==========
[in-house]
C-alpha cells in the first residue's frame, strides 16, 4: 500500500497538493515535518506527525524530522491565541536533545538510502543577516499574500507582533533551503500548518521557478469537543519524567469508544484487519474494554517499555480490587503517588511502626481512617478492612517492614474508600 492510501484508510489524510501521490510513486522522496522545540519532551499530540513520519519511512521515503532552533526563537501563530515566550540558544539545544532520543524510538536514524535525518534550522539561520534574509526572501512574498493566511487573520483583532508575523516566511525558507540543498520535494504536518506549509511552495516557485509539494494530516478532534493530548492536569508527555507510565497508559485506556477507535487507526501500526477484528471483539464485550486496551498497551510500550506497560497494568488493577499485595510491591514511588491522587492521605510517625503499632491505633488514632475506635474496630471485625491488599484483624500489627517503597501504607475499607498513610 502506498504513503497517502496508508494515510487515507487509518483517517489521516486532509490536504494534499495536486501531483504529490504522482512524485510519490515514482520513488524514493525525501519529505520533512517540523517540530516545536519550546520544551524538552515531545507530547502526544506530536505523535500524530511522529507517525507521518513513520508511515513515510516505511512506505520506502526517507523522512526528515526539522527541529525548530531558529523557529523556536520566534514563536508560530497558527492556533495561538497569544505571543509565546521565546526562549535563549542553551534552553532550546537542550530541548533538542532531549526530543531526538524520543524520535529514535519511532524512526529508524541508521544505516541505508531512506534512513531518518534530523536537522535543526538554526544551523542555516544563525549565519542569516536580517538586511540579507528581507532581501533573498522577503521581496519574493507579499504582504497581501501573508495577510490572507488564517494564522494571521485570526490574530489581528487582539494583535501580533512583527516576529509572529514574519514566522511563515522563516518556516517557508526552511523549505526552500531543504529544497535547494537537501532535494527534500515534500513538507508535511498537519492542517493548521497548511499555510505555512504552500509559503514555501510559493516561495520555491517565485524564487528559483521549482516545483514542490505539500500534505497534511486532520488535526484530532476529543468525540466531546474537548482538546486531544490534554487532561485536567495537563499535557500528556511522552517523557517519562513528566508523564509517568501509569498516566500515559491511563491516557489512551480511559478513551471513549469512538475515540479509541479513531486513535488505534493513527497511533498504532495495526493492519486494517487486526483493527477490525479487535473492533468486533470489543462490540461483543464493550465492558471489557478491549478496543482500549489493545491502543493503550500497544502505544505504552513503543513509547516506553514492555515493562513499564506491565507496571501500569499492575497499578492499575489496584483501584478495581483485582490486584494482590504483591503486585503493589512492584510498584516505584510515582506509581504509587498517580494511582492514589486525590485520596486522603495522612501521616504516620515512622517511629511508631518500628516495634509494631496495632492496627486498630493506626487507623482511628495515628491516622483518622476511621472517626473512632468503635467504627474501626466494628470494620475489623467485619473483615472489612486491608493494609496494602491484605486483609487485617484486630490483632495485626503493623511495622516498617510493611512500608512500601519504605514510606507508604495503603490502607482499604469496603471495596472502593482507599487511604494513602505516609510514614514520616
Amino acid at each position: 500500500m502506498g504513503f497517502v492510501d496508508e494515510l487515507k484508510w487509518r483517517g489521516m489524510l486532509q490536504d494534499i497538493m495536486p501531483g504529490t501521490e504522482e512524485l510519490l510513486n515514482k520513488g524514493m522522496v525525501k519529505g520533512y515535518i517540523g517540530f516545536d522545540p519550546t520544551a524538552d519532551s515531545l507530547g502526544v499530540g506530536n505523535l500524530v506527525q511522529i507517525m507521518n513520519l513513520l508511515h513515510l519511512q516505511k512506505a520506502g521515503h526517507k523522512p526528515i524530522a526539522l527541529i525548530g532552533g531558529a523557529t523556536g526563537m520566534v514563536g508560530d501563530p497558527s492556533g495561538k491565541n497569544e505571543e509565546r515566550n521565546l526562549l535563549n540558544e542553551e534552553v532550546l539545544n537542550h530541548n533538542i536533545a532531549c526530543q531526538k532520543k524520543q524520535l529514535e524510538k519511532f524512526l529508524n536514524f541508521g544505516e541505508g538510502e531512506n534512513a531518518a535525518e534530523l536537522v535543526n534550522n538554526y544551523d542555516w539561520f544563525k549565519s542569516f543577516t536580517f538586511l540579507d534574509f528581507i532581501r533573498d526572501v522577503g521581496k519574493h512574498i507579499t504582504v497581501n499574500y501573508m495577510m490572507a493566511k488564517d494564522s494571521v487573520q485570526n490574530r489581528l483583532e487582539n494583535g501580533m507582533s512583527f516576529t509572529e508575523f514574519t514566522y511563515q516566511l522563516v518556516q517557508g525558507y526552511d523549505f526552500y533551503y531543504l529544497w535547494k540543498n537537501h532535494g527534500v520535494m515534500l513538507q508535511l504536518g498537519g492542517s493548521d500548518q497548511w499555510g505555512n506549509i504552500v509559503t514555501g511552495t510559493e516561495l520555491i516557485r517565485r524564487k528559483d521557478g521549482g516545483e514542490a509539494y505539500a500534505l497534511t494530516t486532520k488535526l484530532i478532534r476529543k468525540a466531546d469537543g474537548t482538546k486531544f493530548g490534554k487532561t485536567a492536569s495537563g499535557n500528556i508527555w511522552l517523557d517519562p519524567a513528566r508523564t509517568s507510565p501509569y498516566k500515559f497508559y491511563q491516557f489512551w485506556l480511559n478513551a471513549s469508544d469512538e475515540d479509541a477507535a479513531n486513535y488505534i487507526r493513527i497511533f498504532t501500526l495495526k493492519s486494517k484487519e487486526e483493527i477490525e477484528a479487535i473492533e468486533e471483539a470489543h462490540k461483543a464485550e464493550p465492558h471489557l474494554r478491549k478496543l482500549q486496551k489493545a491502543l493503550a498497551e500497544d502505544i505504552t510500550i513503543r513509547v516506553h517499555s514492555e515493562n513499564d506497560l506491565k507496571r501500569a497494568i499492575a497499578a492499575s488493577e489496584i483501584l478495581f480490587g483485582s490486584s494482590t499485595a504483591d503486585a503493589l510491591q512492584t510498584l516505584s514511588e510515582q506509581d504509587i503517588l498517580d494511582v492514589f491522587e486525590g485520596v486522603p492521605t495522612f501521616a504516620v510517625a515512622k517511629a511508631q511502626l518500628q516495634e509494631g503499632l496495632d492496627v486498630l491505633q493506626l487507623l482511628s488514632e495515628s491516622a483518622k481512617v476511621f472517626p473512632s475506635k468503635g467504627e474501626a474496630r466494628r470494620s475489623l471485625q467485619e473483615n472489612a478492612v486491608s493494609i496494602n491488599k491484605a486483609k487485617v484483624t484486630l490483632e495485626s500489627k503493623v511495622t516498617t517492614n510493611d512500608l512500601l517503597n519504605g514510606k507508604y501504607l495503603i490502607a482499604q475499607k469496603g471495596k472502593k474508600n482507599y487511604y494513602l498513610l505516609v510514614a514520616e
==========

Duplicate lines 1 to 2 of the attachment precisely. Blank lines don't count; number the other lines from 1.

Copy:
[in-house]
C-alpha cells in the first residue's frame, strides 16, 4: 500500500497538493515535518506527525524530522491565541536533545538510502543577516499574500507582533533551503500548518521557478469537543519524567469508544484487519474494554517499555480490587503517588511502626481512617478492612517492614474508600 492510501484508510489524510501521490510513486522522496522545540519532551499530540513520519519511512521515503532552533526563537501563530515566550540558544539545544532520543524510538536514524535525518534550522539561520534574509526572501512574498493566511487573520483583532508575523516566511525558507540543498520535494504536518506549509511552495516557485509539494494530516478532534493530548492536569508527555507510565497508559485506556477507535487507526501500526477484528471483539464485550486496551498497551510500550506497560497494568488493577499485595510491591514511588491522587492521605510517625503499632491505633488514632475506635474496630471485625491488599484483624500489627517503597501504607475499607498513610 502506498504513503497517502496508508494515510487515507487509518483517517489521516486532509490536504494534499495536486501531483504529490504522482512524485510519490515514482520513488524514493525525501519529505520533512517540523517540530516545536519550546520544551524538552515531545507530547502526544506530536505523535500524530511522529507517525507521518513513520508511515513515510516505511512506505520506502526517507523522512526528515526539522527541529525548530531558529523557529523556536520566534514563536508560530497558527492556533495561538497569544505571543509565546521565546526562549535563549542553551534552553532550546537542550530541548533538542532531549526530543531526538524520543524520535529514535519511532524512526529508524541508521544505516541505508531512506534512513531518518534530523536537522535543526538554526544551523542555516544563525549565519542569516536580517538586511540579507528581507532581501533573498522577503521581496519574493507579499504582504497581501501573508495577510490572507488564517494564522494571521485570526490574530489581528487582539494583535501580533512583527516576529509572529514574519514566522511563515522563516518556516517557508526552511523549505526552500531543504529544497535547494537537501532535494527534500515534500513538507508535511498537519492542517493548521497548511499555510505555512504552500509559503514555501510559493516561495520555491517565485524564487528559483521549482516545483514542490505539500500534505497534511486532520488535526484530532476529543468525540466531546474537548482538546486531544490534554487532561485536567495537563499535557500528556511522552517523557517519562513528566508523564509517568501509569498516566500515559491511563491516557489512551480511559478513551471513549469512538475515540479509541479513531486513535488505534493513527497511533498504532495495526493492519486494517487486526483493527477490525479487535473492533468486533470489543462490540461483543464493550465492558471489557478491549478496543482500549489493545491502543493503550500497544502505544505504552513503543513509547516506553514492555515493562513499564506491565507496571501500569499492575497499578492499575489496584483501584478495581483485582490486584494482590504483591503486585503493589512492584510498584516505584510515582506509581504509587498517580494511582492514589486525590485520596486522603495522612501521616504516620515512622517511629511508631518500628516495634509494631496495632492496627486498630493506626487507623482511628495515628491516622483518622476511621472517626473512632468503635467504627474501626466494628470494620475489623467485619473483615472489612486491608493494609496494602491484605486483609487485617484486630490483632495485626503493623511495622516498617510493611512500608512500601519504605514510606507508604495503603490502607482499604469496603471495596472502593482507599487511604494513602505516609510514614514520616